Eric Brody, Who Was Left Brain-Damaged by Speeding BSO Deputy, Will Get His Money

Eric Brody won a $30 million lawsuit seven years ago in connection with the brain damage he suffered when his car was T-boned by a speeding Broward Sheriff's deputy. To get the money, however, the state Legislature needed to approve it. After four years of political maneuvering, Gov. Rick Scott signed the claims bill last week.

But what happens now? Brody's lawyer, Lance Block, explained it to the Pulp this afternoon.

Brody is less than three weeks from getting his money, he said. Though the seriously trimmed $10.75 million check cleared by the state is far less than Brody was awarded, Block said it will be enough to make sure Brody is taken care of.

It's also more than just an assurance that Brody's care will continue in the future -- Block said it will "vastly improve the quality of Eric's life" immediately.

After the crash in March 1998, Brody was in a coma for six months and awoke with brain damage that left him largely without the ability to walk, talk, or perform fine motor tasks.

"The first two or three years of Eric's rehabilitation, he received an extensive amount of therapy, specifically speech therapy, physical therapy, and occupational therapy multiple times a week," Block said. "His speech was far more clearer, his ability to move without the assistance of a wheelchair was far greater, and his fine motor skills were more developed. And then the care was greatly reduced, and Eric has deteriorated as a result."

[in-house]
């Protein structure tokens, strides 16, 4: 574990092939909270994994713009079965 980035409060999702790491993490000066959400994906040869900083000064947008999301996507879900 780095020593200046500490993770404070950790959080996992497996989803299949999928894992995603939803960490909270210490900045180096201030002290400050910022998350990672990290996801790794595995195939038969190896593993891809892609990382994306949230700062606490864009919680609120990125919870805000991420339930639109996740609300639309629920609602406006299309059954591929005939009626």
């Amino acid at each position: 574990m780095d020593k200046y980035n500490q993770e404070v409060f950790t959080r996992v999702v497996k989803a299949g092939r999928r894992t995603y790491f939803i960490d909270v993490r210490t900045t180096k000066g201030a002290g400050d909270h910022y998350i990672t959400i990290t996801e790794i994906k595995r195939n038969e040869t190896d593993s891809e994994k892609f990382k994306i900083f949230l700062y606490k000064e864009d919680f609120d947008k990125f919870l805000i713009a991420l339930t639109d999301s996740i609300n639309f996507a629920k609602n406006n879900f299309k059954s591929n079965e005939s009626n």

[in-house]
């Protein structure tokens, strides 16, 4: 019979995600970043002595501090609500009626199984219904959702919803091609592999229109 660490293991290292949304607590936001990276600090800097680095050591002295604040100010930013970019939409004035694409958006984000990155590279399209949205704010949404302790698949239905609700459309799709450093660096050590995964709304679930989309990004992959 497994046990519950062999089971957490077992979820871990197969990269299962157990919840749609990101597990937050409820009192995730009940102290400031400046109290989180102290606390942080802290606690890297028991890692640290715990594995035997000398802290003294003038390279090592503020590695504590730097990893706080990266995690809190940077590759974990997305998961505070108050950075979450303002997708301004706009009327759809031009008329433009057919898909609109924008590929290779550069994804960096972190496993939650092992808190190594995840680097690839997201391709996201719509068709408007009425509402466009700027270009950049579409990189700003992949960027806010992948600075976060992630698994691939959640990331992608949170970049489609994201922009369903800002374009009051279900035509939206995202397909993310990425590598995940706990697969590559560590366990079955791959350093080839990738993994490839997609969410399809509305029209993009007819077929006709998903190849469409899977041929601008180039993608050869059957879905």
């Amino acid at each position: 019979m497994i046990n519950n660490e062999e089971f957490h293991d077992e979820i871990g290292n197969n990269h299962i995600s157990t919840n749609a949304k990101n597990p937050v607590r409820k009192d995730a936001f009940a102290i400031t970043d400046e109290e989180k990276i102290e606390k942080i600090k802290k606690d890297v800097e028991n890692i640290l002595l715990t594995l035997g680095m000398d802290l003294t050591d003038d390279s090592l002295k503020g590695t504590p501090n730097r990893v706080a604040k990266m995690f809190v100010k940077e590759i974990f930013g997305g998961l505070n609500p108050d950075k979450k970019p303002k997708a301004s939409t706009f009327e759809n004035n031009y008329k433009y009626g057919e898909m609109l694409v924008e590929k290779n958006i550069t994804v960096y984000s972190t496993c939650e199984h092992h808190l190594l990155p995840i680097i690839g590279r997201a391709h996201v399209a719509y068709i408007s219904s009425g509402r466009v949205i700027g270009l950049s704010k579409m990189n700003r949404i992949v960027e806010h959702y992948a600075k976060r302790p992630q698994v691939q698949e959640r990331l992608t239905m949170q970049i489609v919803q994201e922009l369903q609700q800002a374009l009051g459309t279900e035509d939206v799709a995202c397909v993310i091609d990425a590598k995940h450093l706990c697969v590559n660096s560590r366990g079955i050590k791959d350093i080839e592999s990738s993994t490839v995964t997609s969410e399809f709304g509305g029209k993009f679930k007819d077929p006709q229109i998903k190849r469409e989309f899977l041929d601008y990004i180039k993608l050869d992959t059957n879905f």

That changes now, Block said. Though he did say Brody "didn't win the lottery," if the money is "invested properly and managed reasonably, it should be enough to pay Eric's bills... Eric didn't get a penny for his pain and suffering or the catastrophic lifelong disability that he suffers from, his inability to speak, and walk and have a job.

"The other thing is that his parents will finally get some respite," Block said. "For the last 14 years, they've provided Eric with 24-hour, seven-day-a-week care... There are people that are trained to do that... Their job will be to work with Eric and socialize with Eric and help Eric with his day-to-day needs."

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